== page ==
Updated 3:10 p.m. | Posted 12:35 p.m.
State officials got worse last year assessing Minnesotans' eligibility for public health plans, and the problems cost the state an estimated $115 million to $271 million from January through May, Minnesota's legislative auditor said Thursday.
Auditors took MNsure and the Minnesota Department of Human Services to task for not ensuring that all those who enrolled in the state's Medical Assistance or MinnesotaCare through MNsure met the federal and state eligibility requirements to get those subsidized health benefits, which was a repeat finding from a prior audit.
The department "did not adequately verify critical criteria for eligibility, such as social security numbers, citizenship, incomes, and household sizes, which resulted in ineligible persons receiving public health care benefits," according to the audit published Thursday.
A sample of 157 people who enrolled from January through March last year found 59 were not eligible for the program they were in, an error rate of 38 percent, more than double the error rate for the prior year, said Deputy Legislative Auditor Cecile Ferkul.
"We also found when we looked closer at those 59 people we concluded that 44 of those people weren't eligible for any public program," she added.
Errors in that small sample cost taxpayers a little more than $100,000 in the first five months of last year. Projected out across nearly 270,000 public program enrollees, the estimated costs run to the hundreds of millions of dollars, Ferkul said.
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In some cases, the Human Services office paid out benefits to people with duplicate accounts and "did not ensure that data accurately and securely transferred from MNsure to the state's medical payment system," the audit noted.
Human Services Commissioner Emily Johnson Piper, who oversees the public health plans, raised concerns that the auditor's report overstated the extent of problems. Still, she called its findings serious and the need for improvement "critical."
The audit's release came the same morning Gov. Mark Dayton was in the MNsure offices with a proclamation promoting the Minnesota exchange.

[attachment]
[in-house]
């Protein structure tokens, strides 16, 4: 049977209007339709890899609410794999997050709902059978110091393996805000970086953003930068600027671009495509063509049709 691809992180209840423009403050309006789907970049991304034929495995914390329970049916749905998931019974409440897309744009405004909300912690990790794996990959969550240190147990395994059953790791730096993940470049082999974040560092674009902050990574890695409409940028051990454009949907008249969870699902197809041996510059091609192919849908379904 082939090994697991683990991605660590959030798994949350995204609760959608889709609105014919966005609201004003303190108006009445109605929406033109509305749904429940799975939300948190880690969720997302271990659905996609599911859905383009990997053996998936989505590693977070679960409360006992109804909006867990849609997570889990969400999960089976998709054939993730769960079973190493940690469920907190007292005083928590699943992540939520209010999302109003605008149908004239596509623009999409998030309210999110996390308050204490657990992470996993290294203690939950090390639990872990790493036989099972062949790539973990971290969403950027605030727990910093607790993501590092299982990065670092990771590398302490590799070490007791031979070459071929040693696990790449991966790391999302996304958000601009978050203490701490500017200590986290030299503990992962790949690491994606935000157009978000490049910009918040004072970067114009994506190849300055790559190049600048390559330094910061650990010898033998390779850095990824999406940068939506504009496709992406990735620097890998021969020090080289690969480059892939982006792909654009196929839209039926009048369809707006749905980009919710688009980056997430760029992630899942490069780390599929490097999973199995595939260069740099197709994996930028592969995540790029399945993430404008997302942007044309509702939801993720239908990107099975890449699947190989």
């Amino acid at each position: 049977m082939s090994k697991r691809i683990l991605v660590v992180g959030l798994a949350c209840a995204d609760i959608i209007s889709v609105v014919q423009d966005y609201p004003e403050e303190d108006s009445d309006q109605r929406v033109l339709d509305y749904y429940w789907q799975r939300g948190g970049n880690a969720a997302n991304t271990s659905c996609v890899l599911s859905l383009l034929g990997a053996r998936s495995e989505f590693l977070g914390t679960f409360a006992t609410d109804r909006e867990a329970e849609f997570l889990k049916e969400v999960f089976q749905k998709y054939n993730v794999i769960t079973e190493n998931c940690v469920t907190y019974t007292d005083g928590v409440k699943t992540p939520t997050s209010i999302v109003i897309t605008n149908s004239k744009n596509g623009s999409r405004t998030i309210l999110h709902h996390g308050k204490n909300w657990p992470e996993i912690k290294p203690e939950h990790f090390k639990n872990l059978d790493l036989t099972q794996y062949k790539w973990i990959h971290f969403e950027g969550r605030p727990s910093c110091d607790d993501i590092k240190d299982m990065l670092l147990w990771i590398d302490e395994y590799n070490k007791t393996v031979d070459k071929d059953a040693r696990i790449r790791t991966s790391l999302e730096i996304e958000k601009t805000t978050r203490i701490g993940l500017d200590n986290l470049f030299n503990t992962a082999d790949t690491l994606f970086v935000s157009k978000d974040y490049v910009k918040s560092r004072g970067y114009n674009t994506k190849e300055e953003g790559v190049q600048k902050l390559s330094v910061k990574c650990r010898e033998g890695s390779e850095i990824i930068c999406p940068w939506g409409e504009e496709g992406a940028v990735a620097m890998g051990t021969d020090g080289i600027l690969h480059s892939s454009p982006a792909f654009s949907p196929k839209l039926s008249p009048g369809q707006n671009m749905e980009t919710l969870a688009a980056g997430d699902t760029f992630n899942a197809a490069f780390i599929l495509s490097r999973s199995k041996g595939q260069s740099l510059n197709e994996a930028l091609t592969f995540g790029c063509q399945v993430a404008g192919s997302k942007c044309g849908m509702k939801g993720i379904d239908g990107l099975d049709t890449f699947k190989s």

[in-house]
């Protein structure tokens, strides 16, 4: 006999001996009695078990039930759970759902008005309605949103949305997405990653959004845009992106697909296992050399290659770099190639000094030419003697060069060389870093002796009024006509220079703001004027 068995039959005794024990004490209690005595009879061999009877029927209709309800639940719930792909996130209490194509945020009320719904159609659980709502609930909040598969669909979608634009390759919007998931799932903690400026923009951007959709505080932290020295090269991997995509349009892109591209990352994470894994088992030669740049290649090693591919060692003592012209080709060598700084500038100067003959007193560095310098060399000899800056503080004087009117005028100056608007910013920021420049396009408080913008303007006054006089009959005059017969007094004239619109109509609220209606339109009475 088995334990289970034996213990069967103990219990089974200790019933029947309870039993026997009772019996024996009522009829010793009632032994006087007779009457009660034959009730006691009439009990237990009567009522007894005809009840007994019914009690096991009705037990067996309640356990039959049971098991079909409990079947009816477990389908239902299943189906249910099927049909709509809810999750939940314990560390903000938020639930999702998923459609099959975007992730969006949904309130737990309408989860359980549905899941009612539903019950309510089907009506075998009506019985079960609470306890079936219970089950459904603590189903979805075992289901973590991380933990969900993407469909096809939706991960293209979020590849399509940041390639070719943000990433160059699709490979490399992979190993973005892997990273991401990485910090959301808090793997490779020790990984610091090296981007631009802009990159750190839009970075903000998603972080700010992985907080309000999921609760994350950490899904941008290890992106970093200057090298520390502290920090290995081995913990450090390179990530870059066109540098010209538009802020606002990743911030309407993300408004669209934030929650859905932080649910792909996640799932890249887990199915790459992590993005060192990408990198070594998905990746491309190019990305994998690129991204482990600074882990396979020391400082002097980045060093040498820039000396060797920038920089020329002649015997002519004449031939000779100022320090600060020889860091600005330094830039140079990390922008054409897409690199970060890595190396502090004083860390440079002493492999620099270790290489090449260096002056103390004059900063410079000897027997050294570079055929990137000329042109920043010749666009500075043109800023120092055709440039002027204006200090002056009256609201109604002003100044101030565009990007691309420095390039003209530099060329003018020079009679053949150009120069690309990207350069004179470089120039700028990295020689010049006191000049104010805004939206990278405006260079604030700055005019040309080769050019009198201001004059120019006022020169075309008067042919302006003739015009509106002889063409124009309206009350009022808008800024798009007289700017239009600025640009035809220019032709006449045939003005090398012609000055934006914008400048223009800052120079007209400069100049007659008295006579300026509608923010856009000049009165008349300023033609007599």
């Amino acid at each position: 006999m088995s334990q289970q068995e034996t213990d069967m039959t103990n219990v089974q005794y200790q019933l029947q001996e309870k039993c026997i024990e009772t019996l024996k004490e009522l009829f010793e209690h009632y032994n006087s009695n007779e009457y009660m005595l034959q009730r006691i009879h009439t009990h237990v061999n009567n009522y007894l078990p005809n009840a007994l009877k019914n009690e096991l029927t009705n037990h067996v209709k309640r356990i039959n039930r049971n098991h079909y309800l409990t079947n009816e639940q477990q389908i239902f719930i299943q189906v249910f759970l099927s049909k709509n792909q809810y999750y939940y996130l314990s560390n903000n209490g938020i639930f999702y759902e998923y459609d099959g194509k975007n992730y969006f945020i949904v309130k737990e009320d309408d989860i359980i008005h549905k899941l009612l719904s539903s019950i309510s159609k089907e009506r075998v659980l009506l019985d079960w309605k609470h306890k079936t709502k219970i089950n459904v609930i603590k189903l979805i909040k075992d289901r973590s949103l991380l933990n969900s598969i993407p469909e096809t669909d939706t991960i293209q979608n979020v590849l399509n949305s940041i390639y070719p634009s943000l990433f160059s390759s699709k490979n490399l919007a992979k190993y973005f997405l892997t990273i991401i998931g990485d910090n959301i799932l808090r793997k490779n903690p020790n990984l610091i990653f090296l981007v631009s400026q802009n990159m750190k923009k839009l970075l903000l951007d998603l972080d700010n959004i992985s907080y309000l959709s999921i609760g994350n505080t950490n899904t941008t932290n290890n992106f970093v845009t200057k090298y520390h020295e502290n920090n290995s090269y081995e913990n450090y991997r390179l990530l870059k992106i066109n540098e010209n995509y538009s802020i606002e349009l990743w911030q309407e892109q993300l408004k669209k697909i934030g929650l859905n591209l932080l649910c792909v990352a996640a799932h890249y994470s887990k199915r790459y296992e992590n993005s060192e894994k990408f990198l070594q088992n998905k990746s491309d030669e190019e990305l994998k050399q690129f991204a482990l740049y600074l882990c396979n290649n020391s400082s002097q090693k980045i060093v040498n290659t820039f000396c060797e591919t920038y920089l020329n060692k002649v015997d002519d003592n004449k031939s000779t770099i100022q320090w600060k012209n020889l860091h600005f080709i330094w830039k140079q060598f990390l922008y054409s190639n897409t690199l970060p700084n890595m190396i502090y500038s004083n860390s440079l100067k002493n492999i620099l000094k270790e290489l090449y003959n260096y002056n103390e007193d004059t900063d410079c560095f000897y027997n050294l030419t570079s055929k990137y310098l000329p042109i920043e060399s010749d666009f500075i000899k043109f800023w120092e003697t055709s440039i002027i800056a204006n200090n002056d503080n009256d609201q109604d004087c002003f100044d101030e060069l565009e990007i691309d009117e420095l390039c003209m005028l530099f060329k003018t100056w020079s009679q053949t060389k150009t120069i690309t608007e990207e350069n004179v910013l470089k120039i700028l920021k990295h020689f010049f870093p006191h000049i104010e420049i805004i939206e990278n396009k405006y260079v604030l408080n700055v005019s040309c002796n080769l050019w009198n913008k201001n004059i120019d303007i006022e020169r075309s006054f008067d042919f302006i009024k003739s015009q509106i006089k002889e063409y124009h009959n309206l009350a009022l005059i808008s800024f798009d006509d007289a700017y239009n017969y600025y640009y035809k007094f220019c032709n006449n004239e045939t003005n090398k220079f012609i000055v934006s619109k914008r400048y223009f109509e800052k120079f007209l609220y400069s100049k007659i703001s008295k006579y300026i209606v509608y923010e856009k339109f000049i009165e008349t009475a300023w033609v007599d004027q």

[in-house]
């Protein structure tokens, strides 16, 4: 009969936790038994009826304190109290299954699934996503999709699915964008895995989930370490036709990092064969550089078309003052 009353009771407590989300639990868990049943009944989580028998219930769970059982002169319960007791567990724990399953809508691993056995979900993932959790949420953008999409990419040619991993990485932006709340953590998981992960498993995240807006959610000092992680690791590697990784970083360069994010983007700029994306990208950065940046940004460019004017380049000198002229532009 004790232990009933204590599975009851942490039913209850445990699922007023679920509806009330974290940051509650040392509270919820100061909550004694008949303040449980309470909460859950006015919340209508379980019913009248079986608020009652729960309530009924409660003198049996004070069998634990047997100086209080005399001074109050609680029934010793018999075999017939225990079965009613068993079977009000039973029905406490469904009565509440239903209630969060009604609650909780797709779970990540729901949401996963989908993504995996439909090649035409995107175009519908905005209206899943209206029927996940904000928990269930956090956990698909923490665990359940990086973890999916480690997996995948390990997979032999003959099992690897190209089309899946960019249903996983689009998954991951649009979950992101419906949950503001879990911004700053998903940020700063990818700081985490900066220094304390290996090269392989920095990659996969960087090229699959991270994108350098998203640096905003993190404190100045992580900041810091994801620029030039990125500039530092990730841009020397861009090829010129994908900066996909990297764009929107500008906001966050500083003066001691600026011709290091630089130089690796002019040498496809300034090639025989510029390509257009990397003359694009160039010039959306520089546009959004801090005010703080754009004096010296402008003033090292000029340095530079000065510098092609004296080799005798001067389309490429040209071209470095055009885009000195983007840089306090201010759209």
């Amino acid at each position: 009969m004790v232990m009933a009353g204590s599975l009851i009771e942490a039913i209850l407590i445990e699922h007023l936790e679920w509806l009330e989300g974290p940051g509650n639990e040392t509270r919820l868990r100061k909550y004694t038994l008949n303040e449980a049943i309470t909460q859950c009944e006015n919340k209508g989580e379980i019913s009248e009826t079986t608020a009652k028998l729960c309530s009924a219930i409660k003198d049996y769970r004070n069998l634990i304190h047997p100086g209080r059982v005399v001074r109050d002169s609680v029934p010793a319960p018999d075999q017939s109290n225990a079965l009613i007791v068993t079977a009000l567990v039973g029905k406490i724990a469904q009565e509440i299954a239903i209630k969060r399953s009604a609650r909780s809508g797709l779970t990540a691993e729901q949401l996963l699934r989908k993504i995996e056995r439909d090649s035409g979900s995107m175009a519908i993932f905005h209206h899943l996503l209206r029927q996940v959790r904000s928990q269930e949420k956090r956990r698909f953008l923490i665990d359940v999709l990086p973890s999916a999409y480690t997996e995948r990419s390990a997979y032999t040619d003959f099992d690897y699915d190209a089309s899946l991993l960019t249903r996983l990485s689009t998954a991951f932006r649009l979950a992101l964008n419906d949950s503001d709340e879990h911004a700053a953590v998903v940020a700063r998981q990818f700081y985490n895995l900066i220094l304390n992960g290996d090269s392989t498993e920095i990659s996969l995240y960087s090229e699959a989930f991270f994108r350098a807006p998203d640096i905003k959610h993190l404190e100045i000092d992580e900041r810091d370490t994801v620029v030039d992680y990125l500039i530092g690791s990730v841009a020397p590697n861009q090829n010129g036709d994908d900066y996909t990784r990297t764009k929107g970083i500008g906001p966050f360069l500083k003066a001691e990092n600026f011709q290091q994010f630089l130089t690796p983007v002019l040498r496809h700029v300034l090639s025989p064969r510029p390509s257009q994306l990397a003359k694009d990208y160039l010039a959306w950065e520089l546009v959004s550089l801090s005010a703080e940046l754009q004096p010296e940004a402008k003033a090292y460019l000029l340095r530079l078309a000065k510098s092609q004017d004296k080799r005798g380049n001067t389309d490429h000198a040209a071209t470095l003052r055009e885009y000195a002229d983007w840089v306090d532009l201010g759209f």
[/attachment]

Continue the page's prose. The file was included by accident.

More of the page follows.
Dayton said he had not read that auditor's report but noted the technical complexities of getting computer systems to properly screen cases.
He said while there are problems there have been big improvements, including more than $1.5 billion in taxpayer savings through new competitive bidding for the state's business.
"Auditors exist to find the problems and identify them," he said. "That's important because we want to know what the problems are so we can improve. But they're never put in a proper perspective with everything that's going right."
State Sen. Michelle Benson, R-Ham Lake, a frequent critic of MNsure, blamed Democrats and the Affordable Care Act for continued problems verifying eligibility.
Benson acknowledged the problems long predate the Affordable Care Act, but said a solution is needed now, not only to save money but to make the programs better for the people who need them.
"It is time for people in the administration to either ask for outside help so that we have good program integrity or put people with the right skills in place so that this stops happening," Benson said. "Changes need to be made faster than they're being made."
Ferkul said the report recommends making the software better at catching problems.
"We're recommending that they continue to work on changes to the design so that they can detect and assess whether or not errors occur in their processes," she said. "They also need to focus on some of the errors that we found where they could do some queries and analysis of the population to try to find the anomalies."
That includes checking to see whether children, who typically qualify for Medicaid, are ending up with MinnesotaCare coverage. The auditor's report did precisely that. After plucking the cases of 25 children on MinnesotaCare, they discovered more than half were supposed to be on Medicaid.